The video service, to be rolled out nationwide in early 2013, uses computer animation and voice narration to explain a customer’s bill.
A 2-minute, 28-second video example posted on an AT&T blog site Tuesday explains the monthly bill for a customer named “Bryan” and explains the totals in each of the individual lines.
The personalized videos will be available to customers via email or by accessing a myAT&T online account, said AT&T’s John Donovan, vice president of technology and network operations.
The service “makes it easier than ever to understand your monthly charges,” Donovan said in the blog post.
He noted that video billing has already been used for U-verse Voice, TV and Internet customers and has been found to be helpful by 85% of those customers.
The U-verse video service has resulted in a “significant reduction in bill-related calls, since the video proactively addresses a customer’s typical questions,” Donovan said.
The wireless video billing has already been sent to several thousand customers in the Mountain Time Zone, Donovan said.
The concept for the video service came from AT&T Foundry, an innovation center in Ra’anana, Israel, after executives there learned of the concept from video services provider SundaySky during a “fast pitch” presentation, Donovan said.
An AT&T spokeswoman said that one of the most common requests from new customers is to know what they are being billed for.
The service leverages the exploding interest in watching online videos, she added. New customers get the video bills for two months, as do existing customers who change or upgrade a service.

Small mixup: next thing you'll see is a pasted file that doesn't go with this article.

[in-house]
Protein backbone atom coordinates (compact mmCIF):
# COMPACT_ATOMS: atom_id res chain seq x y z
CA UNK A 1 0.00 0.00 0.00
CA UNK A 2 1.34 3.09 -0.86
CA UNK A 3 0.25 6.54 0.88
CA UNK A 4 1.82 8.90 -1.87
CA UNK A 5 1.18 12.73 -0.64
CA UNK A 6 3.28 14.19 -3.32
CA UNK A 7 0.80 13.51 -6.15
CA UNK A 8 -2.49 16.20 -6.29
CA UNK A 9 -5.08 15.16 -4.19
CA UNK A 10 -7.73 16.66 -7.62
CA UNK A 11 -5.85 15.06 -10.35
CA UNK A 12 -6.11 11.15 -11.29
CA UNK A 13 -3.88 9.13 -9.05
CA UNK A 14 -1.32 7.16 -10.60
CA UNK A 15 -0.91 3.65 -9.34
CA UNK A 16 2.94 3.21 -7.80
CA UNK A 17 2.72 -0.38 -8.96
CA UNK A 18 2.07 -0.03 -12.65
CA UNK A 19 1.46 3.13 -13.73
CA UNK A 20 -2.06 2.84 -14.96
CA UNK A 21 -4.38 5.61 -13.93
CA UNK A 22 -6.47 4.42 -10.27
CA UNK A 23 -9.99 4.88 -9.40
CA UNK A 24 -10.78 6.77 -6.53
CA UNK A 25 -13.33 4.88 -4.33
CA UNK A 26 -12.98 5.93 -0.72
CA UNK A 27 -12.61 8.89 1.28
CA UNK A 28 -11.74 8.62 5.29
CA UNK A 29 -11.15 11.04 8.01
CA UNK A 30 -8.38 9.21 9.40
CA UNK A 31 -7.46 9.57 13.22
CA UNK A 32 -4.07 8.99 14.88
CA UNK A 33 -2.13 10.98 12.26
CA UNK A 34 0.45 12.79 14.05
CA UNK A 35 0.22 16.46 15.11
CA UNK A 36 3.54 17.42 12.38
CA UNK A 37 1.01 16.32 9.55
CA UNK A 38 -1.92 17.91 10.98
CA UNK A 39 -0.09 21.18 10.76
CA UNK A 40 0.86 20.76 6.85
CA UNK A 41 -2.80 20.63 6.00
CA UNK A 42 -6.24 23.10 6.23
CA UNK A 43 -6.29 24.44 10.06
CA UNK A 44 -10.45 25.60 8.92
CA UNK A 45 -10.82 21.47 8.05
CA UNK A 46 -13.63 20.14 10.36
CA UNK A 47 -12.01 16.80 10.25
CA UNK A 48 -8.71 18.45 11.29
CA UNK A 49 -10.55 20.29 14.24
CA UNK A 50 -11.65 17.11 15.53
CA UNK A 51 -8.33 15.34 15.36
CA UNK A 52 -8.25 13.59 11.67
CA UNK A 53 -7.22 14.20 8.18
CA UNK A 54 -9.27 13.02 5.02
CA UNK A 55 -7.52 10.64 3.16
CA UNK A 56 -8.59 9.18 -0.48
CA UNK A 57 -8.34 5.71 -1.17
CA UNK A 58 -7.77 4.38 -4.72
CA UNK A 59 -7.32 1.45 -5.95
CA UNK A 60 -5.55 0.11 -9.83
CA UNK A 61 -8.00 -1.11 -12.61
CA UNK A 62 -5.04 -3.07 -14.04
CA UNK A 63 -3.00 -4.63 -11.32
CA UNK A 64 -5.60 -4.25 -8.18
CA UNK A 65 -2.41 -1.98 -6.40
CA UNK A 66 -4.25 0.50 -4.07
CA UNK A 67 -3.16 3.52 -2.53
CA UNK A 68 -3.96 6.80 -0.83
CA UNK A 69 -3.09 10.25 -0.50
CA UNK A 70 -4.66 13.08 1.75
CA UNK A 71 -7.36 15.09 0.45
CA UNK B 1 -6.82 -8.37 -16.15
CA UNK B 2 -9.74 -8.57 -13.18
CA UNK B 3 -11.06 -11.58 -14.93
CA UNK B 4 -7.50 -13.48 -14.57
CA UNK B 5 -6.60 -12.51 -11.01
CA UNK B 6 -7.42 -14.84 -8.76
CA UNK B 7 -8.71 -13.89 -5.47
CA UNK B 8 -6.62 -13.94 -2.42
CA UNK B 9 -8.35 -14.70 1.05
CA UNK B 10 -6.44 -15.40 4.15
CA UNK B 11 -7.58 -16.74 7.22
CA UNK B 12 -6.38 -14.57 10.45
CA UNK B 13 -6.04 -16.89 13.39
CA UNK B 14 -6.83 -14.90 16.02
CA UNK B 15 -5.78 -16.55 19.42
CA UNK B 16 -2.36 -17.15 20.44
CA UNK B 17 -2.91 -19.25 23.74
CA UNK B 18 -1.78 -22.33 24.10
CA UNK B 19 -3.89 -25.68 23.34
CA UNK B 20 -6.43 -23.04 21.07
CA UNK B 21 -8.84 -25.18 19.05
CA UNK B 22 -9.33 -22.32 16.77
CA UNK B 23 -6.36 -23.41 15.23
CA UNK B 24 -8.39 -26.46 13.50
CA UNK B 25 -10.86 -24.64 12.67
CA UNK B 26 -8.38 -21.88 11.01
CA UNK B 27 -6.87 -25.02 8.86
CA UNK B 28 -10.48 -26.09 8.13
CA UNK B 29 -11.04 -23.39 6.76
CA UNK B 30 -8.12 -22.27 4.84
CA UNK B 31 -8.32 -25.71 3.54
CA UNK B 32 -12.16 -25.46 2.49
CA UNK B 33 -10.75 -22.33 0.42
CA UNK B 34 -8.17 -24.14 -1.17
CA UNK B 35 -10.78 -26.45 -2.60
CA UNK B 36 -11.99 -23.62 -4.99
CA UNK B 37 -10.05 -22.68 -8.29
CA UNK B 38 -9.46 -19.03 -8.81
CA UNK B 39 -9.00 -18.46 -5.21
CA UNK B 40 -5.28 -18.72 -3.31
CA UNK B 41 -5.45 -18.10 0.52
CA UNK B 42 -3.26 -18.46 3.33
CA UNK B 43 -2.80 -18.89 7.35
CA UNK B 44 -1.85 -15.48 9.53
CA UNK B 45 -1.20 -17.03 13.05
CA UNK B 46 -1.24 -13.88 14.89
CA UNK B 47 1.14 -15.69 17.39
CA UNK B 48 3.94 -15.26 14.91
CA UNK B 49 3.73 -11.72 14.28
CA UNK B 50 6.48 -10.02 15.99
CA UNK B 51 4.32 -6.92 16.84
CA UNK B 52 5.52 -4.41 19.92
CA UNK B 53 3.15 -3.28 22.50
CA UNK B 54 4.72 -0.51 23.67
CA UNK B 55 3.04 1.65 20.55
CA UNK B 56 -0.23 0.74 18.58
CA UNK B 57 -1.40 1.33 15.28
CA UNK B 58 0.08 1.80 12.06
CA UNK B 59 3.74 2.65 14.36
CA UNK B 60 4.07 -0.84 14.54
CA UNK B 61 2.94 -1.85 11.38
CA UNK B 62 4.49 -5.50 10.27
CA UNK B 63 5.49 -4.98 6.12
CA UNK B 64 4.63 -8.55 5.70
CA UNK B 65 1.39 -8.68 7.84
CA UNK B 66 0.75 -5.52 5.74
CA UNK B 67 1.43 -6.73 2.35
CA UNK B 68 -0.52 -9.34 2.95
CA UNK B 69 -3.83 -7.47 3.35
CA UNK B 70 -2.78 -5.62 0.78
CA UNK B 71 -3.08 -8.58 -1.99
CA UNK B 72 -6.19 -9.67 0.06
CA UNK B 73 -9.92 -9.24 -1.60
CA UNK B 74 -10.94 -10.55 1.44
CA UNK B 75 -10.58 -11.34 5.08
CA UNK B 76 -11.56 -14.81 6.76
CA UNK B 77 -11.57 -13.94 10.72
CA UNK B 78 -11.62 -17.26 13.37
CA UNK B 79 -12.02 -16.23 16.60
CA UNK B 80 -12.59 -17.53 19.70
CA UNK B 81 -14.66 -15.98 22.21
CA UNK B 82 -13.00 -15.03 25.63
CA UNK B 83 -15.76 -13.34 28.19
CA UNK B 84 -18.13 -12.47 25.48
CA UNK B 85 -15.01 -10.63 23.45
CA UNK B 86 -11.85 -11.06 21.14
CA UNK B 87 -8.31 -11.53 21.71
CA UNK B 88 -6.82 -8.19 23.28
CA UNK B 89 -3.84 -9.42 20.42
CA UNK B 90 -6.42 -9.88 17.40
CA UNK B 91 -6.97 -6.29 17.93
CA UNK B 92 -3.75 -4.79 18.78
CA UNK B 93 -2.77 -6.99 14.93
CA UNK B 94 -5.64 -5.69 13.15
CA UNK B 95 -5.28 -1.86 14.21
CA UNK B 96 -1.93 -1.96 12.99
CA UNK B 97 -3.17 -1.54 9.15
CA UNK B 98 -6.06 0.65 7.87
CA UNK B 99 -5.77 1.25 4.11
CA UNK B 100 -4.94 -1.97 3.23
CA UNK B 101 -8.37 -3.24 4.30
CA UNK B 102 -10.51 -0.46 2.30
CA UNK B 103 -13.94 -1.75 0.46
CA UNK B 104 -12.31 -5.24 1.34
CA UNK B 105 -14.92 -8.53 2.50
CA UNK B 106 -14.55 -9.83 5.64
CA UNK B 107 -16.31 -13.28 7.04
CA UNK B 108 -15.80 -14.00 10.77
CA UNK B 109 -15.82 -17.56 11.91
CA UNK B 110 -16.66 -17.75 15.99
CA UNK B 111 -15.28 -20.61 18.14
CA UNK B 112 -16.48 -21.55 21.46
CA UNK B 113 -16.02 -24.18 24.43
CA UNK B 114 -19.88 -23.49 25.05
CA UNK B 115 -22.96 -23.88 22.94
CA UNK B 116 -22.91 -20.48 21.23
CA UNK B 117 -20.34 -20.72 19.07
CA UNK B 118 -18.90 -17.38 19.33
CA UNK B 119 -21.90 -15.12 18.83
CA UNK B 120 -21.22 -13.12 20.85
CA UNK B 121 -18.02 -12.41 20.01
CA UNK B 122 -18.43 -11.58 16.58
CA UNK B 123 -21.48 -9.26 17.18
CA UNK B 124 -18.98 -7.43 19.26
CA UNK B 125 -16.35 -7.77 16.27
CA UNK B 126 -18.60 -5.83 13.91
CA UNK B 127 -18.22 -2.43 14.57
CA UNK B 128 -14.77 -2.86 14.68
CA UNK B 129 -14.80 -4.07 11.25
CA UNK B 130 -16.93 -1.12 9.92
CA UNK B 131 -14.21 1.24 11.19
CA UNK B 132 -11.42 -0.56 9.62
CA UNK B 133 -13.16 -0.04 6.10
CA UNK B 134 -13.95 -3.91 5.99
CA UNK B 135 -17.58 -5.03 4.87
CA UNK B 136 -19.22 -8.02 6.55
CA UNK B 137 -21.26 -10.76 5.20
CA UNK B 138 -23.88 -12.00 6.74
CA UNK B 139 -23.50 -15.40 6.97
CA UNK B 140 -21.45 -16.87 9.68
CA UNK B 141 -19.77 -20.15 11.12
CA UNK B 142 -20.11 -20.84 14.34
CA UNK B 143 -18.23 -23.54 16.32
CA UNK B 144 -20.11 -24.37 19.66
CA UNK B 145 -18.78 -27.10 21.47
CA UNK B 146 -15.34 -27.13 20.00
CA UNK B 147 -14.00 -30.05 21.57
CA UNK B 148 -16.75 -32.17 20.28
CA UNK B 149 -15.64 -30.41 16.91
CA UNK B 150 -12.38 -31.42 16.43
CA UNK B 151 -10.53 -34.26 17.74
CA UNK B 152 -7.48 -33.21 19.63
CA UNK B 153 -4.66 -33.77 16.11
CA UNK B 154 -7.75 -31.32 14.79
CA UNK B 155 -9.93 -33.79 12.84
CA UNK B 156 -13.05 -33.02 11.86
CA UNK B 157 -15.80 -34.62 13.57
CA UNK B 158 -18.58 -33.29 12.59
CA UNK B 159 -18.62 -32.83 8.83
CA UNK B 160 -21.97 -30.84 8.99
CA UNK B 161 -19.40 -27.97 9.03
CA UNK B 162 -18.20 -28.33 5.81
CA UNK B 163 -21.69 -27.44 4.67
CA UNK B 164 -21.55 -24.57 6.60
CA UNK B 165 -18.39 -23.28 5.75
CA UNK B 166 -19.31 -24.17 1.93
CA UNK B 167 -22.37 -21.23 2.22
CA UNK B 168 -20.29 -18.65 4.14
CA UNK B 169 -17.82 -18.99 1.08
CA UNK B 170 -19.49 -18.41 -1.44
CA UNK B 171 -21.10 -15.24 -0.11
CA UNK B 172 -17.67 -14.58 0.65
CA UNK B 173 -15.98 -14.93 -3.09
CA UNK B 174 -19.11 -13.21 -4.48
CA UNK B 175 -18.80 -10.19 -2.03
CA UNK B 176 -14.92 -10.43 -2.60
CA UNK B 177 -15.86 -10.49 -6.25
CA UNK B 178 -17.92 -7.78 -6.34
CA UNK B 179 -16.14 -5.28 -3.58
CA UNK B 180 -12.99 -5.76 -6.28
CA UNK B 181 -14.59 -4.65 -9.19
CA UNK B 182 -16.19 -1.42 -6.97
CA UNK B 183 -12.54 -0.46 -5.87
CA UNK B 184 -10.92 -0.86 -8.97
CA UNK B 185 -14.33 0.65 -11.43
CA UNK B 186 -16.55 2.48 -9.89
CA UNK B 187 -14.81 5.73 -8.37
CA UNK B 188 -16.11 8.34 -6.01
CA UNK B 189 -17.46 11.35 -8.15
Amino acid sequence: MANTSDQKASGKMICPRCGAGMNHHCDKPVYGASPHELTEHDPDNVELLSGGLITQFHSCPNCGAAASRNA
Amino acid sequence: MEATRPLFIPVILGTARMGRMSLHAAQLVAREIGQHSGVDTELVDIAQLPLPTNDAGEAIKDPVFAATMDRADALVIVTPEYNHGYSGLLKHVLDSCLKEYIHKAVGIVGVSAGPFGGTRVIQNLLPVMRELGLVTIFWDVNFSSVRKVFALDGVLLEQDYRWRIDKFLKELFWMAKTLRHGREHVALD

Boku Inc, a big online mobile payments company supported by venture capital firms including Andreessen Horowitz and Benchmark Capital, debuted a new service on Thursday that allows consumers to pay with any mobile phone anywhere credit cards are accepted.
Boku already provides carrier billing through about 230 wireless carriers, including AT&T Inc, Vodafone Group Plc and Verizon Communications Inc in more than 60 countries. This service lets people pay with their mobile number and get the transactions charged to their monthly phone bill.
Carrier billing is typically limited to smaller online purchases, either through personal computers or within mobile phone apps.
Boku’s new platform, called Boku Accounts, allows purchases in physical stores, a much bigger market. The service will be branded and offered by wireless carriers to customers, with Boku running the system in the background.
The move puts Boku in closer competition with PayPal, which is pushing its popular online payments service into physical stores. Google Inc is also trying to get its Google Wallet service into stores through a partnership with giants such as MasterCard Inc and Citigroup Inc.
PayPal’s in-store offering works with merchants’ existing point-of-sale terminals, but usually requires a software upgrade. Google Wallet works with phones that have Near-Field Communication, or NFC, chips in them and merchants need a terminal that supports this technology.
Boku’s service comes with a sticker that users can slap on the back of their mobile phones, turning any handset into an NFC-enabled device. It also comes with a payment card that can be swiped using existing retailer terminals, without a software upgrade, according to the company.
“We wanted this to be available in any store,” Ron Hirson, co-founder of Boku, said. “You don’t need a new phone or a new terminal.”